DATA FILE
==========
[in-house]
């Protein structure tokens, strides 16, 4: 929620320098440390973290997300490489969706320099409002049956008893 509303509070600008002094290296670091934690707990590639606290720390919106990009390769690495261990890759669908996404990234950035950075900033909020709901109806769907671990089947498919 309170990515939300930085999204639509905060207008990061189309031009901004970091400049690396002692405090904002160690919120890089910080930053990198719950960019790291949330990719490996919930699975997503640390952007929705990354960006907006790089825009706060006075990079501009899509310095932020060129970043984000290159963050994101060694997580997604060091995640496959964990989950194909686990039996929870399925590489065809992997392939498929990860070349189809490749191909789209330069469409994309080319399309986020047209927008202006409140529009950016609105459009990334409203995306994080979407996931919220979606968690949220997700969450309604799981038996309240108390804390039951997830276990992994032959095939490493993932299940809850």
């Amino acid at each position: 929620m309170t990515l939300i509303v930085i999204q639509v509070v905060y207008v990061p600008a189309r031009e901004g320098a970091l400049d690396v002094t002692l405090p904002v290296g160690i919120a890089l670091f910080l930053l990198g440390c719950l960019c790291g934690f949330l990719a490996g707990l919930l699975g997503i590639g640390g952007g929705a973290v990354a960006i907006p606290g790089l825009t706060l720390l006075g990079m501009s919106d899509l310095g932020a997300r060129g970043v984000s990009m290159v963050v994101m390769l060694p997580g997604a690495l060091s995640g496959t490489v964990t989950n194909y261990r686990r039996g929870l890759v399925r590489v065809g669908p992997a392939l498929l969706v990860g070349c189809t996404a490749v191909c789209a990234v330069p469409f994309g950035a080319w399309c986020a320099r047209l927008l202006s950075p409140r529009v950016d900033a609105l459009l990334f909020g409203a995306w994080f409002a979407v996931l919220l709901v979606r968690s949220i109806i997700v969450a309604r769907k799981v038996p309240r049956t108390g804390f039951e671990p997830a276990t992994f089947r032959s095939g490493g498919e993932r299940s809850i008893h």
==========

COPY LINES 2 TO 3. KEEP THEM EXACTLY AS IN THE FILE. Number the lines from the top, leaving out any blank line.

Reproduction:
């Protein structure tokens, strides 16, 4: 929620320098440390973290997300490489969706320099409002049956008893 509303509070600008002094290296670091934690707990590639606290720390919106990009390769690495261990890759669908996404990234950035950075900033909020709901109806769907671990089947498919 309170990515939300930085999204639509905060207008990061189309031009901004970091400049690396002692405090904002160690919120890089910080930053990198719950960019790291949330990719490996919930699975997503640390952007929705990354960006907006790089825009706060006075990079501009899509310095932020060129970043984000290159963050994101060694997580997604060091995640496959964990989950194909686990039996929870399925590489065809992997392939498929990860070349189809490749191909789209330069469409994309080319399309986020047209927008202006409140529009950016609105459009990334409203995306994080979407996931919220979606968690949220997700969450309604799981038996309240108390804390039951997830276990992994032959095939490493993932299940809850």
């Amino acid at each position: 929620m309170t990515l939300i509303v930085i999204q639509v509070v905060y207008v990061p600008a189309r031009e901004g320098a970091l400049d690396v002094t002692l405090p904002v290296g160690i919120a890089l670091f910080l930053l990198g440390c719950l960019c790291g934690f949330l990719a490996g707990l919930l699975g997503i590639g640390g952007g929705a973290v990354a960006i907006p606290g790089l825009t706060l720390l006075g990079m501009s919106d899509l310095g932020a997300r060129g970043v984000s990009m290159v963050v994101m390769l060694p997580g997604a690495l060091s995640g496959t490489v964990t989950n194909y261990r686990r039996g929870l890759v399925r590489v065809g669908p992997a392939l498929l969706v990860g070349c189809t996404a490749v191909c789209a990234v330069p469409f994309g950035a080319w399309c986020a320099r047209l927008l202006s950075p409140r529009v950016d900033a609105l459009l990334f909020g409203a995306w994080f409002a979407v996931l919220l709901v979606r968690s949220i109806i997700v969450a309604r769907k799981v038996p309240r049956t108390g804390f039951e671990p997830a276990t992994f089947r032959s095939g490493g498919e993932r299940s809850i008893h």